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Baja California Information Pages

Dealing with Spam

spam vt.,vi.,n.

[from "Monty Python's Flying Circus"]
. . .
To mass-mail unrequested identical or nearly-identical email messages, particularly those containing advertising. Especially used when the mail addresses have been culled from network traffic or databases without the consent of the recipients.
. . .

The Jargon File
Version 4.3.1, June 29, 2001
spambot n.

A software program that browses websites looking for email addresses, which it then "harvests" and collects into large lists. These lists are then either used directly for marketing purposes, or else sold, often in the form of CD-ROMs packed with millions of addresses. To add insult to injury, you may then receive spam emails which ask you to buy one of these lists (or even the spambot itself).

Stopping Spambots: A Spambot Trap
Neil Gunton

Hormel, the makers of the luncheon meat Spam, have taken an enlightened view on the use of their trade-marked name. You can pay them a visit at the "official" SPAM website:

Historical Perspective  

I'll start with a bit of historical perspective, at least from the view I've developed over many years of living part of my e-life on the nets. Since my first email was probably sent in 1979 or 1980, my recollections are somewhat vague due to the fact that I didn't understand where those things were going to end up twenty years later. To say that email, and other net activities, have greatly changed would be a vast understatement.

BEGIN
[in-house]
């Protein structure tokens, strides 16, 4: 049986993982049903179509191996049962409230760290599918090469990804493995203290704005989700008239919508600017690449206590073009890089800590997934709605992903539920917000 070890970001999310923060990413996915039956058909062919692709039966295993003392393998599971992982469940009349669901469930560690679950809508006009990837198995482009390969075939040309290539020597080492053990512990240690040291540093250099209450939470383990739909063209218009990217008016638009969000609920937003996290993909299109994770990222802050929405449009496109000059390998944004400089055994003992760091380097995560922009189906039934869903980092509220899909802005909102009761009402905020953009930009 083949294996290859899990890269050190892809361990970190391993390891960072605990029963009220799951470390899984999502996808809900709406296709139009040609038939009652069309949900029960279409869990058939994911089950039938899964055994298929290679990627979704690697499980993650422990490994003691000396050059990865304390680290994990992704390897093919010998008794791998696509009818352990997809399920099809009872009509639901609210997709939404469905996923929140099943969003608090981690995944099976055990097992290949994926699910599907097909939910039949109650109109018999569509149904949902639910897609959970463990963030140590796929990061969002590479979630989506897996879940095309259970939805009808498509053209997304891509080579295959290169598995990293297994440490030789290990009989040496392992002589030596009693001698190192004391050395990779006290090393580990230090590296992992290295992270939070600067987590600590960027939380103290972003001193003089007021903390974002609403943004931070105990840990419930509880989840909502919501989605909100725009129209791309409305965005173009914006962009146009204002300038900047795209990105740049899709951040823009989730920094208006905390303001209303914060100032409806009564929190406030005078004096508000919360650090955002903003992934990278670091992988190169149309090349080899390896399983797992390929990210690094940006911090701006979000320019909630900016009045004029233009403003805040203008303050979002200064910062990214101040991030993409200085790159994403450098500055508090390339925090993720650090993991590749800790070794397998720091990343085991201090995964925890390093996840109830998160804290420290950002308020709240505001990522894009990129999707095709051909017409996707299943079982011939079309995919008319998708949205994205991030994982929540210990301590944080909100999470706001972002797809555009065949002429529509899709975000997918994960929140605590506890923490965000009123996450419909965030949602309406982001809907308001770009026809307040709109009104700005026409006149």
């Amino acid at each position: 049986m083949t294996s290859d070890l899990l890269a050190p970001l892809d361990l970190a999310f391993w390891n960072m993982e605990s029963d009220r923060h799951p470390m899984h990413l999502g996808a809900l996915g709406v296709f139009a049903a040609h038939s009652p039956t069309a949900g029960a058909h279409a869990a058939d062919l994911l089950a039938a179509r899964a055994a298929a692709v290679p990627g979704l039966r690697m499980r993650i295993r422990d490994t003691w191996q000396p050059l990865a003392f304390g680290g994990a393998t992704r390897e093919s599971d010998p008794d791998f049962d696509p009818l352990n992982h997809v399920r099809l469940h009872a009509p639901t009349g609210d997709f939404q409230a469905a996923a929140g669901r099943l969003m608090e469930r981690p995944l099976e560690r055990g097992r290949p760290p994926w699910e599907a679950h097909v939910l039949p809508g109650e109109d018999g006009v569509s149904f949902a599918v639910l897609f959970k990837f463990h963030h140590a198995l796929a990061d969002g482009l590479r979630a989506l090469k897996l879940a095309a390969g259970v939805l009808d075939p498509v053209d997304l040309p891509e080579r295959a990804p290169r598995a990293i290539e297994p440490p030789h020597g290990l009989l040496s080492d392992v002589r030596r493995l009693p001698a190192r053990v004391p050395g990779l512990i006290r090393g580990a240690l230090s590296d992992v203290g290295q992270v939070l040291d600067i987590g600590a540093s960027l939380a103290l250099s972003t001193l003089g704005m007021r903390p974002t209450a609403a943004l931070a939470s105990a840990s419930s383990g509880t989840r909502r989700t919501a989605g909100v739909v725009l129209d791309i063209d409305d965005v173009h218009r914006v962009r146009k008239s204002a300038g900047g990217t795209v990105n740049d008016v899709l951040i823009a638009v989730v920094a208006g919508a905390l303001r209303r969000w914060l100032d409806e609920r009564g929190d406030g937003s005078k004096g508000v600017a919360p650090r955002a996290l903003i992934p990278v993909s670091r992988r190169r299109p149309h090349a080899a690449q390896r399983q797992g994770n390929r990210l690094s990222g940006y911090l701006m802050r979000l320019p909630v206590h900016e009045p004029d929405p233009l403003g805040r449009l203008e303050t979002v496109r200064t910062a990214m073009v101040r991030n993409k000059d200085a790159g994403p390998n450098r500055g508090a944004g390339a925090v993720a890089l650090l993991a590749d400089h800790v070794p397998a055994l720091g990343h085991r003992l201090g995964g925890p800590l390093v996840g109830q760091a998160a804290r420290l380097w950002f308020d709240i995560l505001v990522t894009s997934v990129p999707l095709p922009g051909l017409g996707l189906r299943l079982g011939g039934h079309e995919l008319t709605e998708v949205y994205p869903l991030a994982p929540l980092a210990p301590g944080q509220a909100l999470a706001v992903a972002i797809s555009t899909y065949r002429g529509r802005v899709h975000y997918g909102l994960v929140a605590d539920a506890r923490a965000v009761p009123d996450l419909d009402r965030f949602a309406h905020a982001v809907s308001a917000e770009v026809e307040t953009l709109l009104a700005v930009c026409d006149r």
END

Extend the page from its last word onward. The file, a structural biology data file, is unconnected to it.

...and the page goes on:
From my introduction to net activity until the early 1990s, the net was what might be called a "kinder and gentler place." In the early 90s it began to show signs of change, with the potential for much more that was better, as well as some that was worse.

The first noticable change for the worse was a rapid increase in the net population. This brought in people who did not understand, or want to understand, the community of shared interests which had guided the development of the nets to that point.

The second major change was the introduction of commercial activities. Up to that point there had been no significant commercial development taking place over the nets (at that point consolidated into the "Internet"). That this had immense positive influences on the subsequent changes is now clear. However, there were also some significant negative developments, and one of these is the concern of this page.

The Problem  

We're all familiar with the concept of "junk mail." This form of mail is somewhat controlled since it costs a significant amount of postage to send large amounts of mail, even at bulk rates. With the advent of email, which is free of direct costs, a medium for delivering very large amounts of "junk mail" was suddenly available, at very little cost!

In the case of postal mail, in the U.S., there are fairly stong regulations on the use of the Postal Service, with some enforcement activities working to control the problem areas. In the case of email, there is very little regulation, and almost nothing in the way of enforcement activities on junk email ("spam").

For the most part, the Internet has a weak regulatory system in place. When junk mail is sent on the net, it can just as well be the selling of a fraud as of a legitimate product. The source of a fraud can be anywhere in the world, and enforcement can be impossible.

Now, where do these "spammers" get your email address? Unfortunately, one of the major sources can be a message board serving a community of users sharing a common interest (like Baja California). A spammer will start a spambot (see the definition above) which will keep following links on webpages and, on each page accessed, harvest all email addresses it finds. The content of the webpage is irrelevant, the spambot is only interested in the content of its harvest of addresses.

As an example of a fraudulent email, here are some excerpts from an email I received (May, 2002 - this is the Nigerian Scam - see the links at the bottom of the page):